|The Plot: When a spacestation is picked up on the radar and is found to be entirely lifeless, another group of space pioneers are sent out to find any possible survivors and bring them back. As one could possibly guess at this point, things don’t run so smooth once the ship lands on this desolate landscape. In the midst of this giant rubble covered planet is a massive pyramid shaped object that has some form of mystic power. The group slowly starts to dwindle down as each and every member has their own nightmares and worst fears come to life. The group quickly splits in parts, as their squad leader goes on a power trip and all logic seems to be fleeting. Will this group learn to pair up and not let their fears get the better of them, or will these nightmarish creatures take them all?|
Yes, you read that right. Your eyes have not deceived you. A maggot rapes a woman in this picture. This isn’t your regular household maggot mind you. The anatomy simply wouldn’t work! Being a Corman production we know that bigger is better, so imagine your garden variety maggot and then blow him up to roughly fifteen feet long and about six foot thick and you have a good start. Although I would like to think that I, as a film reviewer and commentator, would be far removed from the type of author who tries to sell a movie based solely on any kind of shock element… but I truly am not that mature. Having not seen Galaxy of Terror beforehand, I did not know going into this movie that it would A) be so violent and B) feature a maggot-rape scene. So imagine my shock, bewilderment and downright juvenile entertainment at these two discoveries when screening the movie! By all standards I don’t think anyone is going to argue that Galaxy of Terror is a fantastic piece of science fiction. The characters are paper thin even for a project like this, with much of the film dedicated to showing that these “astronauts” have the ability explain complicated sounding materials and machines to one another. So, the gore must have come from the fact that this movie obviously needed a little something special going for it. It shoots for the lowest common denominator in that respect, but for myself as a viewer I some times enjoy seeing how far the spiral can go. Galaxy of Terror is a throwback to a different time and a different element. There were many prudes still around, but Roger Corman didn’t care and he knew that people would have no other reaction to hearing about a maggot-rape scene than to say “where can I see this?” and that is part of what makes the man brilliant.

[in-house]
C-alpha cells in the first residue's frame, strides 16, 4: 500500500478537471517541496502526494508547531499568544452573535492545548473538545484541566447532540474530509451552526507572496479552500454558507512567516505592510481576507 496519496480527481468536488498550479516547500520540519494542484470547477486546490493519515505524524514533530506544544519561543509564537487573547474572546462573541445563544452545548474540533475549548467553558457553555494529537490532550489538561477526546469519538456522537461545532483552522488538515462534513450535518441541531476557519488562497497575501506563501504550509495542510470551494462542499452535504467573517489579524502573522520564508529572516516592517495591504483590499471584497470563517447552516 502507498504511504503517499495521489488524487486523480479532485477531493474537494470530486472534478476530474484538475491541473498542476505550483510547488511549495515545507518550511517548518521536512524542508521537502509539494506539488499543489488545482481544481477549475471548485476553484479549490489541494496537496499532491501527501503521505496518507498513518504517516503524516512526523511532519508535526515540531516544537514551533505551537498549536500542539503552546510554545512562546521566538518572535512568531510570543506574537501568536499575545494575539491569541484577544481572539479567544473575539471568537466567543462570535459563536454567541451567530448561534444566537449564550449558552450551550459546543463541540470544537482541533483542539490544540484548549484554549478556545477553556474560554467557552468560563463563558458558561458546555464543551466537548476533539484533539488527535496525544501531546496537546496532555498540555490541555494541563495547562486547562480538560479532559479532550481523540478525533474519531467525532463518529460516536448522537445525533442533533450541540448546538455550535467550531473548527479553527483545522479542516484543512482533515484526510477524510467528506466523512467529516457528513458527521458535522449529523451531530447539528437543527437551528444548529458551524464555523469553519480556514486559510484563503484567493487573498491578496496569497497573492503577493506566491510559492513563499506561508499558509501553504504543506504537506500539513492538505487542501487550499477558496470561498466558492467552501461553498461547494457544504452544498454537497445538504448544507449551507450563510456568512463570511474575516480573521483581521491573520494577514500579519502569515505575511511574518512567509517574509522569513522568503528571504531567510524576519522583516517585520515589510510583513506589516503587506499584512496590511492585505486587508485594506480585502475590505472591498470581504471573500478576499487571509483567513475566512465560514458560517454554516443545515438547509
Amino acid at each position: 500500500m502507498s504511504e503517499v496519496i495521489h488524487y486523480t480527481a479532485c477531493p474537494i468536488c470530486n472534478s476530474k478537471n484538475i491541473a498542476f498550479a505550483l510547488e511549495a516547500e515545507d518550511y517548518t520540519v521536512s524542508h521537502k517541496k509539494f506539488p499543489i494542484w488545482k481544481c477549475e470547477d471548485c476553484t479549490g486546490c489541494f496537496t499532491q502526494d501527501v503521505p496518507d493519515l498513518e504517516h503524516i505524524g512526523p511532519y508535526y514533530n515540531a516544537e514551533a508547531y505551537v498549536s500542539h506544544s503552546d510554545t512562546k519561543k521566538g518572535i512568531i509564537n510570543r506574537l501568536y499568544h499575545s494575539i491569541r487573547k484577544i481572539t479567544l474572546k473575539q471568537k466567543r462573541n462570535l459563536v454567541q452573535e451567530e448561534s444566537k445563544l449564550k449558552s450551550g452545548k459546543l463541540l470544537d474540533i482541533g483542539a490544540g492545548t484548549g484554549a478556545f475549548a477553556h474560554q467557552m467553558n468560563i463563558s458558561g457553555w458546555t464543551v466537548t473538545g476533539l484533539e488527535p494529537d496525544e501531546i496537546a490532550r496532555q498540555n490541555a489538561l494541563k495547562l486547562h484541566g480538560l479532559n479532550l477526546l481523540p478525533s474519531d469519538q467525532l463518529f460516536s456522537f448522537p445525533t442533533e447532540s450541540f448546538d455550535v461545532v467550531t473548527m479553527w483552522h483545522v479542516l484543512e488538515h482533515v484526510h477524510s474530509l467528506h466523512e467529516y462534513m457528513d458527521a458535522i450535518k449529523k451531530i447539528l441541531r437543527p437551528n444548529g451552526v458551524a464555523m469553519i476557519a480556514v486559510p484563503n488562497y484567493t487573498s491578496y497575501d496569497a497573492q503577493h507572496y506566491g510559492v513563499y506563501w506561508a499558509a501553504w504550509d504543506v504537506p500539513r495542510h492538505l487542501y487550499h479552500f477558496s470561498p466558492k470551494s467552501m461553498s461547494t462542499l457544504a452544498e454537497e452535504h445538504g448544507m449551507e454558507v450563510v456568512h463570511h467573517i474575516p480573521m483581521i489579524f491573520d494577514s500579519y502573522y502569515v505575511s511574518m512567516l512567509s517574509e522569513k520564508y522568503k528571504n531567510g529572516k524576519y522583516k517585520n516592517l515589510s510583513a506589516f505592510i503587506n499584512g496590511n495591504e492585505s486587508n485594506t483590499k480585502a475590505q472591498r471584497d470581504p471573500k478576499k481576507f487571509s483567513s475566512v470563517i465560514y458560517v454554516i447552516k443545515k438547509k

There’s no getting past it, Galaxy of Terror has ‘b-movie’ written on it from the jump. The dialogue is at times utterly atrocious and no matter the considerable talent level of this cast, they find it tough bringing much of it to life. Thankfully we as the audience can gather a few smirks from some of these gems. Shot on a shoe-string budget that is well covered on the documentary accompanying the Shout Factory DVD, that certain level of goofiness found in the film is understandable and with viewers like myself – it is actually enjoyed! The attempts at creating a gimmick for each character is cheesy enough in itself, but I still have a soft spot for that kind of cheap attempt at endearing a character to the audience. It doesn’t work for every film, but in older movies with a more naive tone I find that it can be charming to a degree. I particularly enjoyed Sid Haig whose character has the most gimmicks going for him. He plays his role entirely mute and has only one line during the course of the entire production, but he still manages to really stick out despite this. His use of two highly ineffective throwing stars, made out of crystal and over a foot long, is another great attribute that causes him to stick out like a sore thumb. Ridiculous? Sure! That is the name of the game however when you’re trying to appeal to this type of demographic. If it were not for the massive amounts of violence, Galaxy of Terror could very well play to children!
Yet that violence is what makes Galaxy of Terror the project that it is and it was. Featuring dismemberments, intestines, head explosions and an incredibly campy vibe – this movie proves itself as a horror movie despite its science fiction introduction. There is one scene involving a piece of glass being shoved beneath one character’s skin that even managed to make me hiss a little! While making the movie’s ‘monsters’ appear different to each character, the film finds a way to kill off many members of the crew in bizarre and highly different fashions. This idea would later be re-appropriated in the movie Sphere which one can’t help think of while watching. Although that movie attacked similar ideas in a different manner, I can’t help but wonder if the original author ever at one point stumbled upon some drive-in that featured a showing of Galaxy of Terror and later had visions dancing in his mind!